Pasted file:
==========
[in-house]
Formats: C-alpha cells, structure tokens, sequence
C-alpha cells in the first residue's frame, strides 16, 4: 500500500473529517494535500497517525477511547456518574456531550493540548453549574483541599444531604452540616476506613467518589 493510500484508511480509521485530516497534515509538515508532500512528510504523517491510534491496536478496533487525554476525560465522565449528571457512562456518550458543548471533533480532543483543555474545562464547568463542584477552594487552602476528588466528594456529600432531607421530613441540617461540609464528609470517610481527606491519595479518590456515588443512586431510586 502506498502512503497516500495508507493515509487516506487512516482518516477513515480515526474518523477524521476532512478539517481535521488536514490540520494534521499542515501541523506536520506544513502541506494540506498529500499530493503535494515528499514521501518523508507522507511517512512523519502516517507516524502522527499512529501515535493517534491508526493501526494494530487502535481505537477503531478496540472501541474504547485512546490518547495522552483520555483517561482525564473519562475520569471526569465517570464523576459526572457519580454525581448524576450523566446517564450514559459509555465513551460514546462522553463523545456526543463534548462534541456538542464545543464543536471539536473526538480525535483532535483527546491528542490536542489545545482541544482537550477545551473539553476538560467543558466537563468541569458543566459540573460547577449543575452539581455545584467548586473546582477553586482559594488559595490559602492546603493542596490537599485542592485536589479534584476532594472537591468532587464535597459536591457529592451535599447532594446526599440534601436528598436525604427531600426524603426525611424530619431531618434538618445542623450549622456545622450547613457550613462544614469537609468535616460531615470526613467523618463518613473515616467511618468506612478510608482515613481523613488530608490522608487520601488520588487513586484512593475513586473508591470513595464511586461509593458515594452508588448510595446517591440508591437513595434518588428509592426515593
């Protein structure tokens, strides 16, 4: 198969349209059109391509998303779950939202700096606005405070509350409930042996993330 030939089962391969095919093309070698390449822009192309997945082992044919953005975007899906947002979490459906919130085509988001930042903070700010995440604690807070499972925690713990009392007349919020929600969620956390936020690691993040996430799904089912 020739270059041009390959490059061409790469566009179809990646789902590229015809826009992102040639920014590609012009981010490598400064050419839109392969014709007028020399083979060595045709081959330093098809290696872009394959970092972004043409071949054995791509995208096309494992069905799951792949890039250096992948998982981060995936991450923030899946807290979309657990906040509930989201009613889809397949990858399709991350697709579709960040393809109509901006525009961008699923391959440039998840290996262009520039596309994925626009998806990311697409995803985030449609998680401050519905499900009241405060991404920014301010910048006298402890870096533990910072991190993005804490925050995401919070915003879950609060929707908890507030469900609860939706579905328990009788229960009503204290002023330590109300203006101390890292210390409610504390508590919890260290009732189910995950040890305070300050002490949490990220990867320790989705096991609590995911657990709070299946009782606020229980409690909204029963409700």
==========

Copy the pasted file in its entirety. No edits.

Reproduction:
[in-house]
Formats: C-alpha cells, structure tokens, sequence
C-alpha cells in the first residue's frame, strides 16, 4: 500500500473529517494535500497517525477511547456518574456531550493540548453549574483541599444531604452540616476506613467518589 493510500484508511480509521485530516497534515509538515508532500512528510504523517491510534491496536478496533487525554476525560465522565449528571457512562456518550458543548471533533480532543483543555474545562464547568463542584477552594487552602476528588466528594456529600432531607421530613441540617461540609464528609470517610481527606491519595479518590456515588443512586431510586 502506498502512503497516500495508507493515509487516506487512516482518516477513515480515526474518523477524521476532512478539517481535521488536514490540520494534521499542515501541523506536520506544513502541506494540506498529500499530493503535494515528499514521501518523508507522507511517512512523519502516517507516524502522527499512529501515535493517534491508526493501526494494530487502535481505537477503531478496540472501541474504547485512546490518547495522552483520555483517561482525564473519562475520569471526569465517570464523576459526572457519580454525581448524576450523566446517564450514559459509555465513551460514546462522553463523545456526543463534548462534541456538542464545543464543536471539536473526538480525535483532535483527546491528542490536542489545545482541544482537550477545551473539553476538560467543558466537563468541569458543566459540573460547577449543575452539581455545584467548586473546582477553586482559594488559595490559602492546603493542596490537599485542592485536589479534584476532594472537591468532587464535597459536591457529592451535599447532594446526599440534601436528598436525604427531600426524603426525611424530619431531618434538618445542623450549622456545622450547613457550613462544614469537609468535616460531615470526613467523618463518613473515616467511618468506612478510608482515613481523613488530608490522608487520601488520588487513586484512593475513586473508591470513595464511586461509593458515594452508588448510595446517591440508591437513595434518588428509592426515593
């Protein structure tokens, strides 16, 4: 198969349209059109391509998303779950939202700096606005405070509350409930042996993330 030939089962391969095919093309070698390449822009192309997945082992044919953005975007899906947002979490459906919130085509988001930042903070700010995440604690807070499972925690713990009392007349919020929600969620956390936020690691993040996430799904089912 020739270059041009390959490059061409790469566009179809990646789902590229015809826009992102040639920014590609012009981010490598400064050419839109392969014709007028020399083979060595045709081959330093098809290696872009394959970092972004043409071949054995791509995208096309494992069905799951792949890039250096992948998982981060995936991450923030899946807290979309657990906040509930989201009613889809397949990858399709991350697709579709960040393809109509901006525009961008699923391959440039998840290996262009520039596309994925626009998806990311697409995803985030449609998680401050519905499900009241405060991404920014301010910048006298402890870096533990910072991190993005804490925050995401919070915003879950609060929707908890507030469900609860939706579905328990009788229960009503204290002023330590109300203006101390890292210390409610504390508590919890260290009732189910995950040890305070300050002490949490990220990867320790989705096991609590995911657990709070299946009782606020229980409690909204029963409700």